No question, Johnny Damon is going play next year.
The question is where.
Rays manager Joe Maddon, for one, hopes it’s in Tampa Bay again.
“Those are questions we’re going throughout right now,” Maddon said Monday afternoon at the winter meetings. “Johnny Damon, I’ve talked about it before. As advertised: Wonderful clubhouse guy, true professional, somebody that fits in with our culture well.
“But we’re not there yet to decide whether John is coming back or not, but he’s definitely in the process.”
Damon gave the Rays’ offense some significant help in 2011. While his average was down 10 points from his one-year cameo with the Tigers (.261, from .271), his production numbers were up. He hit 16 home runs, twice as many as in 2010. And his RBIs jumped to 73 from 51.
Plus, at age 38, he stole 19 bases, his highest total since 2008.
He definitely fits the Rays’ offense. Like so many other Tampa Bay players, he’s not going to wow you with the bat. But he’ll so often do the little things to get the job done, and occasionally rise in the clutch.
Then there’s the personality and leadership. Put that all together, and it’s hard to imagine the Rays go on that miraculous run — from dead men walking to AL wild-card winners, in the span of September — without him.
Now, he’s a free agent again, for the third consecutive winter.
Like the previous two winters, Damon doesn’t figure to sign with the Rays or anybody in swift fashion. For starters, his agent is Scott Boras, who uses every ounce of persuasion to get his clients every nickel possible. And with Damon in the twilight of his career, it greatly benefits Boras to wait until a host of other/younger/bigger offensive names sign, which then creates a market for his client. Ballclubs that missed out on other bats (the Josh Willinghams of the baseball world) suddenly will start considering Damon.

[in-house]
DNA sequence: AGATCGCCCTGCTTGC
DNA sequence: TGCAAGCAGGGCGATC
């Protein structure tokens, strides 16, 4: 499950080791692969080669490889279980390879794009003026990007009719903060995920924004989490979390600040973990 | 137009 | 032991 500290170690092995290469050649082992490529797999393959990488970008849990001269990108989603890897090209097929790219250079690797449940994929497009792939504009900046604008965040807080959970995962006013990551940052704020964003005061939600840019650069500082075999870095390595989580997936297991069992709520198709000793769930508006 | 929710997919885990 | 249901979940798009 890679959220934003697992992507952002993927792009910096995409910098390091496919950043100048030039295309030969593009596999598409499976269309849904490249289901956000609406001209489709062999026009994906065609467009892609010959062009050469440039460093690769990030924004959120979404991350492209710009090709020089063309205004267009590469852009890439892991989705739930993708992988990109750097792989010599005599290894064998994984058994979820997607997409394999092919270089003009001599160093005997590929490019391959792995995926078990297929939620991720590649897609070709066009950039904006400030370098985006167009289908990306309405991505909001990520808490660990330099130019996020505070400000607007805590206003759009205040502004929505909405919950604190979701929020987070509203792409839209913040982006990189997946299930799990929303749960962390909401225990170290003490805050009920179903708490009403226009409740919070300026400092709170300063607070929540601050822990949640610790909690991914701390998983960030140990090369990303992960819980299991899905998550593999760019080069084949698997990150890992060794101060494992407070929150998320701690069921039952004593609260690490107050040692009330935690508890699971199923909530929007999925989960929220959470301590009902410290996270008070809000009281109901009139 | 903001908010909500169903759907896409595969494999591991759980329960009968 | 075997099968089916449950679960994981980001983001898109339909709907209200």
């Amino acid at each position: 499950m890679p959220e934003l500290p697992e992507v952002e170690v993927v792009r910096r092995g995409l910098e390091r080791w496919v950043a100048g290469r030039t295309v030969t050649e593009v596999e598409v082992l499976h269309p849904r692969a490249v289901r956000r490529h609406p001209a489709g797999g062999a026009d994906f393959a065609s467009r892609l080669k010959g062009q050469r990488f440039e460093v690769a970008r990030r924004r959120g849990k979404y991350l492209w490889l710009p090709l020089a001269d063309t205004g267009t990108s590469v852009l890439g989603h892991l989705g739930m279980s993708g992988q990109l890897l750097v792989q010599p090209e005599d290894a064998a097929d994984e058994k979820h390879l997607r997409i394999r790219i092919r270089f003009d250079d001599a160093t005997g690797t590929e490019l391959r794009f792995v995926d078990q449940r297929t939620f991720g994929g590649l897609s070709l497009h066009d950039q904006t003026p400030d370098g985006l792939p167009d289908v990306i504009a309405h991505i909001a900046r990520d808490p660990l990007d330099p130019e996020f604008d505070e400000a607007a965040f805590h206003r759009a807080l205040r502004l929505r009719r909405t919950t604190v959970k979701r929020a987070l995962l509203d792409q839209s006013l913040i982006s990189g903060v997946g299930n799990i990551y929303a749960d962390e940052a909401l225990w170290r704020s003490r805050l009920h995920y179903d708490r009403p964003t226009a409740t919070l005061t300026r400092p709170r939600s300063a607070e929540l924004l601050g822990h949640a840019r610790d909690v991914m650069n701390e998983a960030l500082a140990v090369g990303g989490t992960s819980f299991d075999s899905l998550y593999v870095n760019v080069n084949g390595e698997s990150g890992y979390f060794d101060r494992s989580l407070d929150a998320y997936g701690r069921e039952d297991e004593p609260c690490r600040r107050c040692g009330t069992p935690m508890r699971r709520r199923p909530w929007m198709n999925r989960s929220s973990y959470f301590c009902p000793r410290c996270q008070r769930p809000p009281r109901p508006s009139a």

Second choice, third choice, fourth choice, who cares, so long as he’s not paid like one. And with Boras on the case, he never has been.
In February 2010, Boras got the Tigers to pony up $8 million for Damon.
And in January 2011, Boras convinced the frugal Rays to commit $5.25 million, even thougth he was coming off a rough year in Detroit and it had become quite clear his future was as a designated hitter.
In fact, according to his page on Baseball-Reference.com, Damon hasn’t signed a free-agent deal before January since 2001. Back then, his stats and star power drummed up interest. Back then, holding out might have irked the Red Sox enough for them to pull their offer.
Back then, he was a hot commodity.
Today, he’s not. Wait long enough, and that just might change.
Be sure to check back with Covering the Bases, as Tony Paul blogs throughout the day Monday-Wednesday from the winter meetings